South Dakota Stories
Opioid addiction can happen before you know it.
There are serious risks associated with taking opioids including: addiction, long-term health problems, paralysis, and death. Anyone who takes prescription opioids—even as prescribed—can become addicted to them. In fact, 1 in 4 people who are prescribed opioids struggle with addiction.
These are real-life stories from South Dakotans recovering from opioid addiction. They are featured here to help South Dakotans understand the risks of prescription opioids misuse and abuse.
“When I started feeling like I couldn’t get through the day without opioids is the point I wish I would have asked for help.”
“It took a long time to realize that addiction is a disease. Addiction is so much ore than bad choices.”
“By the third surgery I started using the medication more and more to get through my day. It totally changed who I was.”
“It’s not a light switch. You cannot just turn it on or off. Addicts aren’t bad people, they’re a good person who’s on a bad path.”
“It just happened before I knew it. I did things in my addiction that I would never do otherwise. I just wished I would have asked for help long before it got this bad. Pick up that thousand pound phone and call somebody.”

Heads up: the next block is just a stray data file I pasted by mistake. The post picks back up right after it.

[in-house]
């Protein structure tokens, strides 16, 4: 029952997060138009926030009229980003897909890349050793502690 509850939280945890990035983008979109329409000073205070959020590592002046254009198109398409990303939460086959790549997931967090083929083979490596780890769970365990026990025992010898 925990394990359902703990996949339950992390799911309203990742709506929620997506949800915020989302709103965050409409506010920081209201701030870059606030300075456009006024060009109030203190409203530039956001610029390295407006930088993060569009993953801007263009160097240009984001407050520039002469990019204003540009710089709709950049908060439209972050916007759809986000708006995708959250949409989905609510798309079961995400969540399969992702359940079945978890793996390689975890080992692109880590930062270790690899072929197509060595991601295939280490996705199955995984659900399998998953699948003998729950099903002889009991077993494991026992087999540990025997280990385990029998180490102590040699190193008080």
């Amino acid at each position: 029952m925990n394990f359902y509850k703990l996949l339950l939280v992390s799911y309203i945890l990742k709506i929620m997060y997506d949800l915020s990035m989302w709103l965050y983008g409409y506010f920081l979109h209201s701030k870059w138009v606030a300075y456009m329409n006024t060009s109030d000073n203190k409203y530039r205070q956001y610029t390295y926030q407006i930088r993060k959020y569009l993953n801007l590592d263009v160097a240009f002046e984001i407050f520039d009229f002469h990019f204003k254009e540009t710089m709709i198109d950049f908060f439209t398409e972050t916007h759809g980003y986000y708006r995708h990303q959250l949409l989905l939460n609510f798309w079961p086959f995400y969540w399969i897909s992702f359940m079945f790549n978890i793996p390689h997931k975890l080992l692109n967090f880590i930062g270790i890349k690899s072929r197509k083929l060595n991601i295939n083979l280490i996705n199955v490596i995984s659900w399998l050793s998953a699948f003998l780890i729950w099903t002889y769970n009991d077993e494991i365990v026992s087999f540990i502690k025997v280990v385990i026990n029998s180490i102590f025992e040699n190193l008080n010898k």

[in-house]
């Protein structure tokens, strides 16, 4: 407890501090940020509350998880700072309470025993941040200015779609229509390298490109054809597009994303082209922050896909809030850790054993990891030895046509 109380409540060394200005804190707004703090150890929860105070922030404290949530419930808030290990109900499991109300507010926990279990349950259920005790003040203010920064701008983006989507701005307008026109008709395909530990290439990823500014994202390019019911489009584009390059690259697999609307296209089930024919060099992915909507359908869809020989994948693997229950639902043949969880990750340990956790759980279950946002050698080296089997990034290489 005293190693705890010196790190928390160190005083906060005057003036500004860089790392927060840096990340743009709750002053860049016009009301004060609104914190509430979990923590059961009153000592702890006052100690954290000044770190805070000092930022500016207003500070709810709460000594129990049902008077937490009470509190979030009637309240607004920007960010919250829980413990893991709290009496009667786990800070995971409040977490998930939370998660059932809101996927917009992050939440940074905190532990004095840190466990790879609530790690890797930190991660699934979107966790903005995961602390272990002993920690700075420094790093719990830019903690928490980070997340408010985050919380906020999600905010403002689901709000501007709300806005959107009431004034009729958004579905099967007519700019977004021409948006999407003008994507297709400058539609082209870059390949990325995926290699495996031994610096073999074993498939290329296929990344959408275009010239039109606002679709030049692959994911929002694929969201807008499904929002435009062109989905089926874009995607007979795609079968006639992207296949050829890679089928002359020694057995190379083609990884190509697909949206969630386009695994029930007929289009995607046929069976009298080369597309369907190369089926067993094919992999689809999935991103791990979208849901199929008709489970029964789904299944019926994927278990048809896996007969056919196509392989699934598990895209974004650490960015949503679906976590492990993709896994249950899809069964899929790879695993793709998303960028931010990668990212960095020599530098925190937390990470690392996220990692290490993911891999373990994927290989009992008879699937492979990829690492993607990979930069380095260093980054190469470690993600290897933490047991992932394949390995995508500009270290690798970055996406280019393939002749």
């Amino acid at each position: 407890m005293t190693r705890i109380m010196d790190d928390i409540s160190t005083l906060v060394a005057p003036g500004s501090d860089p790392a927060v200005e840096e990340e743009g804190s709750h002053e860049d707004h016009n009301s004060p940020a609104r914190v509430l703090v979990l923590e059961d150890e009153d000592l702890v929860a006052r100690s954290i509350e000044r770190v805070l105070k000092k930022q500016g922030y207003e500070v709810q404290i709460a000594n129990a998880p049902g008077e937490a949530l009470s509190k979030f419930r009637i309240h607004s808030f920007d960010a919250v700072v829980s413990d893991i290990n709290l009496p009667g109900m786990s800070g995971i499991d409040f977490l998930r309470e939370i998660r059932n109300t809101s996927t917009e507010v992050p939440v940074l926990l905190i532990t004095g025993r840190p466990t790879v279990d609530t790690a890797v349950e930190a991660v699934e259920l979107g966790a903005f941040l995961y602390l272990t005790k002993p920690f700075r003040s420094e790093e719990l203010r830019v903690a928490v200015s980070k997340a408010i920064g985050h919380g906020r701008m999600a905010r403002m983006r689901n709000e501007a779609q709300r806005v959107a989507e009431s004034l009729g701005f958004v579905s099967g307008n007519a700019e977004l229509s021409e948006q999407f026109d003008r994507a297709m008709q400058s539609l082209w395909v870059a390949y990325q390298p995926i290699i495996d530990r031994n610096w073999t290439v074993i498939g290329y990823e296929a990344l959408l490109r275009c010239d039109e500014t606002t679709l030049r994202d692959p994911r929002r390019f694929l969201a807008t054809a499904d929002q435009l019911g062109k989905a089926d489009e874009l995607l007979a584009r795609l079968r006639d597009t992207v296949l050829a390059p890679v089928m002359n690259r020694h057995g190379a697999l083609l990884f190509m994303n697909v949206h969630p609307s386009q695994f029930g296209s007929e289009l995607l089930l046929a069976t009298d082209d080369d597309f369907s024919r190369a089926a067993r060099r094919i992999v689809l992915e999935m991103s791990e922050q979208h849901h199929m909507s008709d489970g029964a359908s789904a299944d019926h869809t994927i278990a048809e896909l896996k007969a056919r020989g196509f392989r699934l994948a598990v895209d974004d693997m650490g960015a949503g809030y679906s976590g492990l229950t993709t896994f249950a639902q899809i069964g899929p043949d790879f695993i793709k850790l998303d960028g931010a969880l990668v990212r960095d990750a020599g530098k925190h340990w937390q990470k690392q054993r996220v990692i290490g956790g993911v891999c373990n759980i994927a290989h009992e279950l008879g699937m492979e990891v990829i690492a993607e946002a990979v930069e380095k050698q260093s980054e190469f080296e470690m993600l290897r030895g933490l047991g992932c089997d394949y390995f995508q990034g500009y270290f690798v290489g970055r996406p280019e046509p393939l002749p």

“After 13 surgeries in 18 years, I became addicted to opiates. When I went to rehab I realized that I have an addiction…there may not be a cure, but there is treatment. There’s hope.”
Stories from around the Country
The Centers for Disease Control and Prevention (CDC) launched Rx Awareness, a powerful communication campaign featuring stories of people recovering from opioid use disorder and people who have lost loved ones to prescription opioid overdose. The Rx Awareness campaign is using these testimonials to educate the public, focusing on the dangers of prescription opioids whether used for medical or non-medical purposes.